Letters to Harrison Blake

by Henry David Thoreau

Concord, December 6, 1856

Mr. Blake,—I trust that you got a note from me at Eagleswood, about a fortnight ago. I passed through Worcester on the morning of the 25th of November, and spent several hours (from 3.30 to 6.20) in the travelers' room at the depot, as in a dream, it now seems. As the first Harlem train unexpectedly connected with the first from Fitchburg, I did not spend the forenoon with you as I had anticipated, on account of baggage, etc. If it had been a seasonable hour, I should have seen you,—i.e., if you had not gone to a horse-race. But think of making a call at half past three in the morning! (would it not have implied a three-o'clock-in-the-morning courage in both you and me?) as it were, ignoring the fact that mankind are really not at home,—are not out, but so deeply in that they cannot be seen,—nearly half their hours at this season of the year.

I walked up and down the main street, at half past five, in the dark, and paused long in front of Brown's store, trying to distinguish its features; considering whether I might safely leave his Putnam in the door-handle, but concluded not to risk it. Meanwhile a watchman (?) seemed to be watching me, and I moved off. Took another turn around there, and had the very earliest offer of the Transcript from an urchin behind, whom I actually could not see, it was so dark. So I withdrew, wondering if you and B. would know if I had been there. You little dream who is occupying Worcester when you are all asleep. Several things occurred there that night which I will venture to say were not put into the Transcript. A cat caught a mouse at the depot, and gave it to her kitten to play with. So that world-famous tragedy goes on by night as well as by day, and nature is emphatically wrong. Also I saw a young Irishman kneel before his mother, as if in prayer, while she wiped a cinder out of his eye with her tongue; and I found that it was never too late (or early?) to learn something. These things transpired while you and B. were, to all practical purposes, nowhere, and good for nothing,—not even for society,—not for horse-races,—nor the taking back of a Putnam's Magazine. It is true, I might have recalled you to life, but it would have been a cruel act, considering the kind of life you would have come back to.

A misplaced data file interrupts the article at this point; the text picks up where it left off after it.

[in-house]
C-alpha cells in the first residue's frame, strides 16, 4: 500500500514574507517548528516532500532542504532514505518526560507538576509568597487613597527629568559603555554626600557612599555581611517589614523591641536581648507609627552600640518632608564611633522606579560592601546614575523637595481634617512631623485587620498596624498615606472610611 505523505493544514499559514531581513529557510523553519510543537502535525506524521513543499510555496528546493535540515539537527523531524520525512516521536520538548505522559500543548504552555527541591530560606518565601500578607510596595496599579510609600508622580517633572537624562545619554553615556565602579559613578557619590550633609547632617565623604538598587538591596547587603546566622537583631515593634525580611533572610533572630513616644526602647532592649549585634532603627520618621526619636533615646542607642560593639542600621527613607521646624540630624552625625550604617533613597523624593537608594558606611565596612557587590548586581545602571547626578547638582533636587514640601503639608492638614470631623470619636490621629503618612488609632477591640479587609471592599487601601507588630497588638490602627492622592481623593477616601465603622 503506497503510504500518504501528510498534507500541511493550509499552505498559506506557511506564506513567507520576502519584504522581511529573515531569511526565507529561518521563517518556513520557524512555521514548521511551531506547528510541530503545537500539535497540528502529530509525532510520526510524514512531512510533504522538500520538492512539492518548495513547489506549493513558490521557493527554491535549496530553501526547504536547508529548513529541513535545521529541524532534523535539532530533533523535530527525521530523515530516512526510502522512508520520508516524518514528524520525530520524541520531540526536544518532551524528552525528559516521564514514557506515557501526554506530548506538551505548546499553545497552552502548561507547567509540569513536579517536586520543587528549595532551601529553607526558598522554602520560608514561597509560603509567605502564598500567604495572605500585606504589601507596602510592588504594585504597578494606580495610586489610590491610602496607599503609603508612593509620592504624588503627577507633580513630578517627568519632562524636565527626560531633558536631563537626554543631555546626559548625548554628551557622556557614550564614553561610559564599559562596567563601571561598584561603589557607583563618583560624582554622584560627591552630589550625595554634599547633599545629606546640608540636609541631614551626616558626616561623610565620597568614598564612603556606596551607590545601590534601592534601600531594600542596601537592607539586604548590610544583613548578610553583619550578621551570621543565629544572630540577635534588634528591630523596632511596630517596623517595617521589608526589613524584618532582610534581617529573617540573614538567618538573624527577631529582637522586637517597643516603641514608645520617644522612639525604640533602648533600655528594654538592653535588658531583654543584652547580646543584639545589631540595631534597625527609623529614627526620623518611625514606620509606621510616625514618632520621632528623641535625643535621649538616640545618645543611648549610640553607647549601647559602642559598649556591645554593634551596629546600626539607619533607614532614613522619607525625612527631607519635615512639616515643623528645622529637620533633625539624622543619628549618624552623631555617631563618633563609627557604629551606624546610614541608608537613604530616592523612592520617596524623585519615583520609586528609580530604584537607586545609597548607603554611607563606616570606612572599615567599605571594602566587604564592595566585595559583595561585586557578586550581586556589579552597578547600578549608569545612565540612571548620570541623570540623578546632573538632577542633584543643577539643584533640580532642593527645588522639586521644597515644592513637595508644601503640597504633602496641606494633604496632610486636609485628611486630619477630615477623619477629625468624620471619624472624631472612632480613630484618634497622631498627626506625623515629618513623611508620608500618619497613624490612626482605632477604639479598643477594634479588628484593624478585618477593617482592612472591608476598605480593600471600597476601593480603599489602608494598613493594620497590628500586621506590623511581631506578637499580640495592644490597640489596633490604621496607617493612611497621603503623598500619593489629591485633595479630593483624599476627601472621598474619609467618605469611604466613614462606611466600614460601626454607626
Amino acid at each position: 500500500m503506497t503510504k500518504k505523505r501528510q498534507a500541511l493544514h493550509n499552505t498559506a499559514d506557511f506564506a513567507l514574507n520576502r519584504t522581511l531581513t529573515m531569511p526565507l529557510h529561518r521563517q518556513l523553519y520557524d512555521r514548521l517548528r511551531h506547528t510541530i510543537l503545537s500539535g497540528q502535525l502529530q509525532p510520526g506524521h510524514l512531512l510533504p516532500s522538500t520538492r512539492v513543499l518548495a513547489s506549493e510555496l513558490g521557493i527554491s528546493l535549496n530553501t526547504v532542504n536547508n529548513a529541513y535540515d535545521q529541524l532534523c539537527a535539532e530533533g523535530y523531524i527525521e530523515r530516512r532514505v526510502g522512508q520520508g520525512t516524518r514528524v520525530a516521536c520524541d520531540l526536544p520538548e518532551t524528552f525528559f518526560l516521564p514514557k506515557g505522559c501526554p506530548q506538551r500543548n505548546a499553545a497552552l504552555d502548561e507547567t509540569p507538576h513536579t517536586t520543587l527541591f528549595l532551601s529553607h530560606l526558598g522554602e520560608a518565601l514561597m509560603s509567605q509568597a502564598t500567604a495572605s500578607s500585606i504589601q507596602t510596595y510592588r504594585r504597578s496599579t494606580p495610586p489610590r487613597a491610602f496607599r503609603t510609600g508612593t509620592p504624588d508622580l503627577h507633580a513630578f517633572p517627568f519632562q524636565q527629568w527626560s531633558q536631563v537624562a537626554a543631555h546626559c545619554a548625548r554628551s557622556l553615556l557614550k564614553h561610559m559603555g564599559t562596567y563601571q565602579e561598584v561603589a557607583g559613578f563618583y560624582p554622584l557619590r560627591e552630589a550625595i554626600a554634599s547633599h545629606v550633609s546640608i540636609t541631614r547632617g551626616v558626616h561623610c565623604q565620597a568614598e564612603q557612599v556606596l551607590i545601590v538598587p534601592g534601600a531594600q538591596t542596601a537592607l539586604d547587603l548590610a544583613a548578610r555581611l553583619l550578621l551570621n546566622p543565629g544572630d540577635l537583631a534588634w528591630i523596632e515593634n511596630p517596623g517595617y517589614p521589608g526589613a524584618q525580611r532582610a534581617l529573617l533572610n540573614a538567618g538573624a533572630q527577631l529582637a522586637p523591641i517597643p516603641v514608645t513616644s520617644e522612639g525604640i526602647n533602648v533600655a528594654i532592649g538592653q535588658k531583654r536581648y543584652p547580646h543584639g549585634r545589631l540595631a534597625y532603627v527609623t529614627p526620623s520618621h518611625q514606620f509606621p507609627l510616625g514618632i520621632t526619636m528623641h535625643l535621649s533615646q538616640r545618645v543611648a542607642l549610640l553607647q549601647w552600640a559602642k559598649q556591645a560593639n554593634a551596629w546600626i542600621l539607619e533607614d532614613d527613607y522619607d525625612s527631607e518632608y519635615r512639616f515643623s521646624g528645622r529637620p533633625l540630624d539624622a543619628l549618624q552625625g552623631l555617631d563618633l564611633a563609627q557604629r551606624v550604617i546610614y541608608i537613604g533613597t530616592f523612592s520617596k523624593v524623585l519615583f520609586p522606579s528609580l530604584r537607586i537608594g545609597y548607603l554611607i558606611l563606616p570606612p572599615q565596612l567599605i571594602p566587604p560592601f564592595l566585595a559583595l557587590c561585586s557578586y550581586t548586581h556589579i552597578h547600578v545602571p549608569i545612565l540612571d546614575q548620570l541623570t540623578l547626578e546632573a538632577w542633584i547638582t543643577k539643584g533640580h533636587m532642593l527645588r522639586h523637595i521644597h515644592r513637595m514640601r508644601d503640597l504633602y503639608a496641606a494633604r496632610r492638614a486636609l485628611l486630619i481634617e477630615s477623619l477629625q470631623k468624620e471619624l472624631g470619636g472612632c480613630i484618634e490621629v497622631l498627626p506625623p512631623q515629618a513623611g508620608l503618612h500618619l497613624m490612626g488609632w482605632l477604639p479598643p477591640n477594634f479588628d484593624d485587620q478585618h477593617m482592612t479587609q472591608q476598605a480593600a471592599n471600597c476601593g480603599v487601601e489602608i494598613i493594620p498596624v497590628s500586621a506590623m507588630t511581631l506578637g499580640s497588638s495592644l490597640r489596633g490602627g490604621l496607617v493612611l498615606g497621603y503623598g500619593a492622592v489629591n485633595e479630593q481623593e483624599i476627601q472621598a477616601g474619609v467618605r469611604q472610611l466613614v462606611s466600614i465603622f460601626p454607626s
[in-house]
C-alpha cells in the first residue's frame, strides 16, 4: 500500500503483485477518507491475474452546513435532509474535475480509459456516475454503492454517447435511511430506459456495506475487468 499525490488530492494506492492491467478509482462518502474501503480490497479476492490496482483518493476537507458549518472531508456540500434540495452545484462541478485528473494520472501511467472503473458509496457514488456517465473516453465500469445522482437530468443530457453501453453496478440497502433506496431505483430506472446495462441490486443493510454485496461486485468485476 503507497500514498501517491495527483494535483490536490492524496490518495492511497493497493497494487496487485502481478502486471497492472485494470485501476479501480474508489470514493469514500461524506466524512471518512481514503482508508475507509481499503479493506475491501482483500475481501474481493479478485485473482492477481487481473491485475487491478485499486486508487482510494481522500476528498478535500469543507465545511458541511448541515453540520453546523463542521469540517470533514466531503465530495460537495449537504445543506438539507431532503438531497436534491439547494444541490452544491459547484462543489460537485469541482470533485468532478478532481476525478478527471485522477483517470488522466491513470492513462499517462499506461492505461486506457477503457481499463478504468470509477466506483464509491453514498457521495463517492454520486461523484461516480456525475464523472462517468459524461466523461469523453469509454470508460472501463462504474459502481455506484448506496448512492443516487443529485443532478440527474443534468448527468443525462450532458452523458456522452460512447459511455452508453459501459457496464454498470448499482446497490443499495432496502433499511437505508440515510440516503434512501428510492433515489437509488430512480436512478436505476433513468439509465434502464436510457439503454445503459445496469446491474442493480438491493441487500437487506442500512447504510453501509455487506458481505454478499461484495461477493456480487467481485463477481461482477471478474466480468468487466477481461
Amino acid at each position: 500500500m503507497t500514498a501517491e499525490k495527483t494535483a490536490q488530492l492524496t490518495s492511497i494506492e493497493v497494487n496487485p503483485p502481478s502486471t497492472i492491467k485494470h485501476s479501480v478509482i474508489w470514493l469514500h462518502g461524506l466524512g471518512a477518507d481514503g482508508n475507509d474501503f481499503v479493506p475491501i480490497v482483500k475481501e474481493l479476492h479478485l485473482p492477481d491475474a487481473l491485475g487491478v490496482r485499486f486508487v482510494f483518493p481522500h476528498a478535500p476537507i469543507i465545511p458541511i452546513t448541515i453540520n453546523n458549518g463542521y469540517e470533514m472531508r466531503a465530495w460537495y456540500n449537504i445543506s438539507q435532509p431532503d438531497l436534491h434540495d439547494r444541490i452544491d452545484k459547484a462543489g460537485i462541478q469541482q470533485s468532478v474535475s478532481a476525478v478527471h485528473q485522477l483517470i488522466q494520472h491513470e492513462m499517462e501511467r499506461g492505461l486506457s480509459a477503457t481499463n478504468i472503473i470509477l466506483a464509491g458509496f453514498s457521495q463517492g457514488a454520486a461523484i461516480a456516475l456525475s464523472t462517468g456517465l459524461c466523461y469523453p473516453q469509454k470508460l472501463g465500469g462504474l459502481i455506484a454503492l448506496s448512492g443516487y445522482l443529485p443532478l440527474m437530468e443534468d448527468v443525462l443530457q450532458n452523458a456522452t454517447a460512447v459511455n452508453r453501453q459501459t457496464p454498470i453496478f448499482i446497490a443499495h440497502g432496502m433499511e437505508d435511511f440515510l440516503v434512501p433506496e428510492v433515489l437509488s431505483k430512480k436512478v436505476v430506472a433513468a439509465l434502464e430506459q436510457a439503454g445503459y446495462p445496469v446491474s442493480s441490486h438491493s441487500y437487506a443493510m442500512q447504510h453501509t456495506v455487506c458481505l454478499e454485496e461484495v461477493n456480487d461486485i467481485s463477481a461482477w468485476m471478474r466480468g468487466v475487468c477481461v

However, I would fain write to you now by broad daylight, and report to you some of my life, such as it is, and recall you to your life, which is not always lived by you, even by daylight. Blake! Brown! are you awake? are you aware what an ever-glorious morning this is,—what long-expected, never-to-be-repeated opportunity is now offered to get life and knowledge?

For my part, I am trying to wake up,—to wring slumber out of my pores; for, generally, I take events as unconcernedly as a fence-post,—absorb wet and cold like it, and am pleasantly tickled with lichens slowly spreading over me. Could I not be content, then, to be a cedar post, which lasts twenty-five years? Would I not rather be that than the farmer that set it? or he that preaches to the farmer? and go to the heaven of posts at last? I think I should like that as well as any would like it. But I should not care if I sprouted into a living tree, put forth leaves and flowers, and bore fruit.

I am grateful for what I am and have. My thanksgiving is perpetual. It is surprising how contented one can be with nothing definite,—only a sense of existence. Well, anything for variety. I am ready to try this for the next ten thousand years, and exhaust it. How sweet to think of! my extremities well charred, and my intellectual part too, so that there is no danger of worm or rot for a long while. My breath is sweet to me. O how I laugh when I think of my vague, indefinite riches. No run on my bank can drain it, for my wealth is not possession but enjoyment.

What are all these years made for? and now another winter comes, so much like the last? Can't we satisfy the beggars once for all?

Have you got in your wood for this winter? What else have you got in? Of what use a great fire on the hearth, and a confounded little fire in the heart? Are you prepared to make a decisive campaign,—to pay for your costly tuition,—to pay for the suns of past summers,—for happiness and unhappiness lavished upon you?

Does not Time go by swifter than the swiftest equine trotter or racker?

Stir up Brown. Remind him of his duties, which outrun the date and span of Worcester's years past and to come. Tell him to be sure that he is on the main street, however narrow it may be, and to have a lit sign, visible by night as well as by day.

Are they not patient waiters,—they who wait for us? But even they shall not be losers.

Next: December 7, 1856

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